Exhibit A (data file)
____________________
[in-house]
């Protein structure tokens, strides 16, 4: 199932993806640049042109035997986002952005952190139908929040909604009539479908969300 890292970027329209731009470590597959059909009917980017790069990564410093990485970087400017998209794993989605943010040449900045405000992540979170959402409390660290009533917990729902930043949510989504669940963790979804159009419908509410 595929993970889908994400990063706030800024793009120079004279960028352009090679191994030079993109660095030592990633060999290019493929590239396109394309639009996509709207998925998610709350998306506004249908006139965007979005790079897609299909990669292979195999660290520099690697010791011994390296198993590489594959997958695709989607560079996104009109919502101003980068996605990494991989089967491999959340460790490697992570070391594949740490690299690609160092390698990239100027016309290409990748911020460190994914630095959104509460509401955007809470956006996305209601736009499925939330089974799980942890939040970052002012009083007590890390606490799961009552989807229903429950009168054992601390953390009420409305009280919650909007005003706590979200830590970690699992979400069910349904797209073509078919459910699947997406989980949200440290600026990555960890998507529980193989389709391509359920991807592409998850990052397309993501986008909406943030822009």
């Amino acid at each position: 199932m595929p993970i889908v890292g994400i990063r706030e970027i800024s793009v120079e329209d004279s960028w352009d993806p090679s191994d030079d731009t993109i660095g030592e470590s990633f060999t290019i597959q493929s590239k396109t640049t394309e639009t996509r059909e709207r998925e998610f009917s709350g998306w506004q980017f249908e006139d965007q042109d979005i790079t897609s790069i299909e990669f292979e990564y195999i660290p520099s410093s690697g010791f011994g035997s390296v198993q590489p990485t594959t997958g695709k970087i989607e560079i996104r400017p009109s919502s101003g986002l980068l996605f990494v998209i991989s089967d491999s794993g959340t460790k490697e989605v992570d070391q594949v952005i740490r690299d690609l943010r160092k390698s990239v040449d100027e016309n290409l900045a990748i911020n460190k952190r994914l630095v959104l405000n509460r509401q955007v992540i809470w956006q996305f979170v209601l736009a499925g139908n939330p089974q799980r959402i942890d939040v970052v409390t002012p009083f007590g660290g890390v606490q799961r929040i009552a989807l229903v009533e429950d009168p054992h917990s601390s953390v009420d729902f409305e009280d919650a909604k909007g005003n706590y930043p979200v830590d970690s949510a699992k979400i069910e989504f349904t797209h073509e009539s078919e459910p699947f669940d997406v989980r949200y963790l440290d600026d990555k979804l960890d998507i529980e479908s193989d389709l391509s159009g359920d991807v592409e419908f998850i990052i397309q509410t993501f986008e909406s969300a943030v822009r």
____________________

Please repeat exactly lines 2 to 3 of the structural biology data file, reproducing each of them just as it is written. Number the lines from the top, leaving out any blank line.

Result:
């Protein structure tokens, strides 16, 4: 199932993806640049042109035997986002952005952190139908929040909604009539479908969300 890292970027329209731009470590597959059909009917980017790069990564410093990485970087400017998209794993989605943010040449900045405000992540979170959402409390660290009533917990729902930043949510989504669940963790979804159009419908509410 595929993970889908994400990063706030800024793009120079004279960028352009090679191994030079993109660095030592990633060999290019493929590239396109394309639009996509709207998925998610709350998306506004249908006139965007979005790079897609299909990669292979195999660290520099690697010791011994390296198993590489594959997958695709989607560079996104009109919502101003980068996605990494991989089967491999959340460790490697992570070391594949740490690299690609160092390698990239100027016309290409990748911020460190994914630095959104509460509401955007809470956006996305209601736009499925939330089974799980942890939040970052002012009083007590890390606490799961009552989807229903429950009168054992601390953390009420409305009280919650909007005003706590979200830590970690699992979400069910349904797209073509078919459910699947997406989980949200440290600026990555960890998507529980193989389709391509359920991807592409998850990052397309993501986008909406943030822009």
């Amino acid at each position: 199932m595929p993970i889908v890292g994400i990063r706030e970027i800024s793009v120079e329209d004279s960028w352009d993806p090679s191994d030079d731009t993109i660095g030592e470590s990633f060999t290019i597959q493929s590239k396109t640049t394309e639009t996509r059909e709207r998925e998610f009917s709350g998306w506004q980017f249908e006139d965007q042109d979005i790079t897609s790069i299909e990669f292979e990564y195999i660290p520099s410093s690697g010791f011994g035997s390296v198993q590489p990485t594959t997958g695709k970087i989607e560079i996104r400017p009109s919502s101003g986002l980068l996605f990494v998209i991989s089967d491999s794993g959340t460790k490697e989605v992570d070391q594949v952005i740490r690299d690609l943010r160092k390698s990239v040449d100027e016309n290409l900045a990748i911020n460190k952190r994914l630095v959104l405000n509460r509401q955007v992540i809470w956006q996305f979170v209601l736009a499925g139908n939330p089974q799980r959402i942890d939040v970052v409390t002012p009083f007590g660290g890390v606490q799961r929040i009552a989807l229903v009533e429950d009168p054992h917990s601390s953390v009420d729902f409305e009280d919650a909604k909007g005003n706590y930043p979200v830590d970690s949510a699992k979400i069910e989504f349904t797209h073509e009539s078919e459910p699947f669940d997406v989980r949200y963790l440290d600026d990555k979804l960890d998507i529980e479908s193989d389709l391509s159009g359920d991807v592409e419908f998850i990052i397309q509410t993501f986008e909406s969300a943030v822009r």